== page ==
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You can now run Windows 11 without meeting system requirements — here’s how

A Windows 11 screenshot
(Image credit: Microsoft)

It turns out you don’t actually need a machine that meets Windows 11’s system requirements to enjoy the best of Microsoft’s latest operating system. In fact Microsoft is now letting users run Windows 11 from a cloud PC.

Microsoft has announced that this option is now available as part of the Windows 365 service, not to be confused with Office 365, which lets users stream a full version of Windows to any device so long as there’s a solid internet connection.

Microsoft has previously confirmed that Windows 365 users don’t need to worry about Windows 11’s infamously strict system requirements. More specifically, they don’t need to worry about having an active TPM 2.0 module, since the service instead uses a virtual TPM chip.

It also doesn’t matter what software your local device runs on, whether it’s macOS, ChromeOS, or Android. According to Microsoft, the idea is to combine the cloud’s “power and security” with the versatility of your own PC. The only issue is that it’s primarily designed for business and enterprise users, rather than ordinary consumers.

However, given all the confusion surrounding Windows 11’s hardware requirements, this could prove to be a very useful tool in Microsoft’s arsenal. While the company has done a lot to make sure people understand everything about upgrading to Windows 11, the ability to stream the OS from the cloud removes any lingering issues from the equation.

Of course, Windows 365 isn’t your only option if hardware is still a problem for you. It is possible to run Windows 11 as a virtual machine, which has the added bonus of running locally, and not being reliant on a stable connection to a cloud server.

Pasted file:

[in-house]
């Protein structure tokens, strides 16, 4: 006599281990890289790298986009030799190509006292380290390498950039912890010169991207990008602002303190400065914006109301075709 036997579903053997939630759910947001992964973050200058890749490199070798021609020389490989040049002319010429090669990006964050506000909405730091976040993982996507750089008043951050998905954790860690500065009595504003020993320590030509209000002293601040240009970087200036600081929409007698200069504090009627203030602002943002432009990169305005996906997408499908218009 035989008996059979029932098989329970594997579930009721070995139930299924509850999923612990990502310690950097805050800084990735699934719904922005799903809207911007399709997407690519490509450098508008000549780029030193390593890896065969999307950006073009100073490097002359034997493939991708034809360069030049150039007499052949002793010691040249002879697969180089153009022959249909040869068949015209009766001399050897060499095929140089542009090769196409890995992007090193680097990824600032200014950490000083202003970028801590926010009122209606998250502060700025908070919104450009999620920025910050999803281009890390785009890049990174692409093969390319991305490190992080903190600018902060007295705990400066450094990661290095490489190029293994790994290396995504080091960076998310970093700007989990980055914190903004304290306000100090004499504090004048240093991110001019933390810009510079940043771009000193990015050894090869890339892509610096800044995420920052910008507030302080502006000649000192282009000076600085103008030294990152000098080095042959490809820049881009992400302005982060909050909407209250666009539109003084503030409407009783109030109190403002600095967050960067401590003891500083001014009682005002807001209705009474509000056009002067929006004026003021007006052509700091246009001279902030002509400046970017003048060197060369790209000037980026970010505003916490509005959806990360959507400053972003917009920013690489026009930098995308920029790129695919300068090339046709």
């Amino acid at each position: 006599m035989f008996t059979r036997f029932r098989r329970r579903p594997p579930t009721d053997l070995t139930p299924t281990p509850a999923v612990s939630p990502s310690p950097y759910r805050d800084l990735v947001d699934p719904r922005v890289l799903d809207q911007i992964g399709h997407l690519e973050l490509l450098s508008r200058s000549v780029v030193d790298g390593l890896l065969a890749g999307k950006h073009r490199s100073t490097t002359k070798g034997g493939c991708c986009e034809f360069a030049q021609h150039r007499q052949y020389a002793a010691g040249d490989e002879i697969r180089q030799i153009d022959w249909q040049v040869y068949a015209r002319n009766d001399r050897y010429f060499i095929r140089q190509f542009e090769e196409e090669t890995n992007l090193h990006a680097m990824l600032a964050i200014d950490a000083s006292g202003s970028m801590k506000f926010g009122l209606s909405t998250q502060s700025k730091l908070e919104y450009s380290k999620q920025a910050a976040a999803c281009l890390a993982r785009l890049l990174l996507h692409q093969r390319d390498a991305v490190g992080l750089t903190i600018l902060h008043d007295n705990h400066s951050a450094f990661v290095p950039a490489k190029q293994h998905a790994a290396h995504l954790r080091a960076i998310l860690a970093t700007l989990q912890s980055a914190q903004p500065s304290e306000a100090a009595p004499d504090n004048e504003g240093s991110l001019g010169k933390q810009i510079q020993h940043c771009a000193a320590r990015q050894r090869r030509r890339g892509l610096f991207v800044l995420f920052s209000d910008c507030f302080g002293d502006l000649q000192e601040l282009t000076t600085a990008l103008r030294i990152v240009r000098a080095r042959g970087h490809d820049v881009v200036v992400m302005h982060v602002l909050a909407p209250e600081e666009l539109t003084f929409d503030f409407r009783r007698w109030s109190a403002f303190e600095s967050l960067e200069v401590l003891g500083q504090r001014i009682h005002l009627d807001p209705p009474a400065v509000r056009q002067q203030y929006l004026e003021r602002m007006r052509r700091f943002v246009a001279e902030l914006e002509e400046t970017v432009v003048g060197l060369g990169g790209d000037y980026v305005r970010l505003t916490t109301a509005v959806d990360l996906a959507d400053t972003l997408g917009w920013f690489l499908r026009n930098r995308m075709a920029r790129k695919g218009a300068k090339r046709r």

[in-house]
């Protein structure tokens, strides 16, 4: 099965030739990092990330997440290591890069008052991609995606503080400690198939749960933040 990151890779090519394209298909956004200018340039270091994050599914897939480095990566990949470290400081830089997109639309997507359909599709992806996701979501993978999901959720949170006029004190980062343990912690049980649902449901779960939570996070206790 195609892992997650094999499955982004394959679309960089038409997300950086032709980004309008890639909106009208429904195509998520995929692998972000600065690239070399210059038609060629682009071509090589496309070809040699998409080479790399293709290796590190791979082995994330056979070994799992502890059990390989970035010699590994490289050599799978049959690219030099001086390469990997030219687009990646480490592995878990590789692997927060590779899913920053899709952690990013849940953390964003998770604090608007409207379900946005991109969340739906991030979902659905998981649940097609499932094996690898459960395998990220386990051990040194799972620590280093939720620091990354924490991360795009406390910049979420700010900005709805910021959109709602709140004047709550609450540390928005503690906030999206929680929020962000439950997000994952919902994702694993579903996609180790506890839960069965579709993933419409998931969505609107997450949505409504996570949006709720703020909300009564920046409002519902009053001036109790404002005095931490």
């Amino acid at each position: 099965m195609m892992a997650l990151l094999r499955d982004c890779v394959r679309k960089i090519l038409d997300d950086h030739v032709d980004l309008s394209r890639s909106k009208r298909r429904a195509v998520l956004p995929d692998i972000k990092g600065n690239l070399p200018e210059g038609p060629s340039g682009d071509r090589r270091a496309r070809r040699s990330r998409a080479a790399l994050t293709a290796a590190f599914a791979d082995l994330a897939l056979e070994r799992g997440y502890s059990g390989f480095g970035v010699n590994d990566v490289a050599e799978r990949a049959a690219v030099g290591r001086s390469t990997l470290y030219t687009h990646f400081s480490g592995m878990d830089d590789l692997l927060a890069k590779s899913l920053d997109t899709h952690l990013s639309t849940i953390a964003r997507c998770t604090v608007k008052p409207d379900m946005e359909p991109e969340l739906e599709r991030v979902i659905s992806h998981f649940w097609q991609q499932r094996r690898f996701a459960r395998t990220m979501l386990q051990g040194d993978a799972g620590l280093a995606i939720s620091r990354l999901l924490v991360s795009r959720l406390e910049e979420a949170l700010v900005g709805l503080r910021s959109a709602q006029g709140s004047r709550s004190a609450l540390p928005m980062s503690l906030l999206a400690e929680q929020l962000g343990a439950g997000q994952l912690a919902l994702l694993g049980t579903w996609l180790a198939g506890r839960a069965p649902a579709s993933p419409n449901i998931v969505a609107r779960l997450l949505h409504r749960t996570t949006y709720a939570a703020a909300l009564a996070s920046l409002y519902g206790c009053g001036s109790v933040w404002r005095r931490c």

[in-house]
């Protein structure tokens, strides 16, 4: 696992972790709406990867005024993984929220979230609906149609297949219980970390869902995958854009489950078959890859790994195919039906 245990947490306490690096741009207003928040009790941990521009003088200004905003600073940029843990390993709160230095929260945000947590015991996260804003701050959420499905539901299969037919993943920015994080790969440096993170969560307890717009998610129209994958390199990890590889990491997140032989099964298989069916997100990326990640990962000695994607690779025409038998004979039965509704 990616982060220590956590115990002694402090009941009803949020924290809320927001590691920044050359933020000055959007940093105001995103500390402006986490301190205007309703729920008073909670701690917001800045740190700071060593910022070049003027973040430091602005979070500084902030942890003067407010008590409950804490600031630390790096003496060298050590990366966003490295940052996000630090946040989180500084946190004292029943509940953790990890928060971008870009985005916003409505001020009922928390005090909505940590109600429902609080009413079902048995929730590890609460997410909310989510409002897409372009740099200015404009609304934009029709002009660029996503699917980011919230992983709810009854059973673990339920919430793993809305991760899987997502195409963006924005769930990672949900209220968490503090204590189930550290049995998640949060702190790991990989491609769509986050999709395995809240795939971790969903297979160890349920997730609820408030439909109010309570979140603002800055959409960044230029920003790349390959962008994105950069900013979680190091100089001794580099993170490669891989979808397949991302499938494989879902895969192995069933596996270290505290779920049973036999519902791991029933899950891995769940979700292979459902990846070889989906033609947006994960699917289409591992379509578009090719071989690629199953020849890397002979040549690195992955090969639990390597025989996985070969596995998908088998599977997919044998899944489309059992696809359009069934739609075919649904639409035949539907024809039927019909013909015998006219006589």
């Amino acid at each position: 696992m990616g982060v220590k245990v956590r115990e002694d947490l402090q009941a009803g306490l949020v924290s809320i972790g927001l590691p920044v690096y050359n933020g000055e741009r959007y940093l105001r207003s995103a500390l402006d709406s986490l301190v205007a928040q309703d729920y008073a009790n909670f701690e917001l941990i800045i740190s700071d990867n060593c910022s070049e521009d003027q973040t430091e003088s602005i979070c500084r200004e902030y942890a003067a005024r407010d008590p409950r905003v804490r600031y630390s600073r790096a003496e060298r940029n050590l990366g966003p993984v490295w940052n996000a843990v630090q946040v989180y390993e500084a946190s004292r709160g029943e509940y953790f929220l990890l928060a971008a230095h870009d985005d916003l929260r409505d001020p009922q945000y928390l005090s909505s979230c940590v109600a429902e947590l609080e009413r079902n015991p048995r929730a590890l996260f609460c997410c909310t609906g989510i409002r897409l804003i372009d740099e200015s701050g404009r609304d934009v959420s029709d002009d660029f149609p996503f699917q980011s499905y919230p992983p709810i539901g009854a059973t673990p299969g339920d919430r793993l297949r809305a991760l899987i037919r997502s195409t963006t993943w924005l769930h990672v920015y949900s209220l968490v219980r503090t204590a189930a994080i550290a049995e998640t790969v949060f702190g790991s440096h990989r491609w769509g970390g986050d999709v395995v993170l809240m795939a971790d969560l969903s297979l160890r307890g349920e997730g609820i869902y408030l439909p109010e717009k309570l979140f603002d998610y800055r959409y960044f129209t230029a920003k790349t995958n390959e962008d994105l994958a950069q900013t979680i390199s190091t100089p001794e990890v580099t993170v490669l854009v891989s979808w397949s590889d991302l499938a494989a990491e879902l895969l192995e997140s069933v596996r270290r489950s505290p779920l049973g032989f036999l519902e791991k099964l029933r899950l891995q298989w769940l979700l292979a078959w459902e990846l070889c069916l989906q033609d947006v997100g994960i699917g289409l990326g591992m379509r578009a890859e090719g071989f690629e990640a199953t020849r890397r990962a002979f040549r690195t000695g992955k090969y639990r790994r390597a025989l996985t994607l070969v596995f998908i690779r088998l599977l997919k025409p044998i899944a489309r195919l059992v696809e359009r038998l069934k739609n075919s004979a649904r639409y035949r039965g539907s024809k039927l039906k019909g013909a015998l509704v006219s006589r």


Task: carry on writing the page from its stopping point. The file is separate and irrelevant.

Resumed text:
However, as Windows 11 beta testers discovered not too long ago, you still need a TPM 2.0 module if you want to use the new operating system. So if you do opt to run a virtual version of Windows 11, you’ll need to make sure your VM client offers a virtual TPM. 

Unfortunately, that particular feature isn’t likely to be free, but then again neither is Windows 365. And you’re not going to have to sign up for a specialized Windows account to get yourself started, either.

In any case, Windows 365 is another option that’s available, and one that seemingly handles any of the hard work for you — and in a way that doesn’t require you to buy a new machine. You just have to be willing to pay at least $31 per user every month for the privilege.

Tom Pritchard

Tom is the Tom's Guide's Automotive Editor, which means he can usually be found knee deep in stats the latest and best electric cars, or checking out some sort of driving gadget. It's long way from his days as editor of Gizmodo UK, when pretty much everything was on the table. He’s usually found trying to squeeze another giant Lego set onto the shelf, draining very large cups of coffee, or complaining that Ikea won’t let him buy the stuff he really needs online.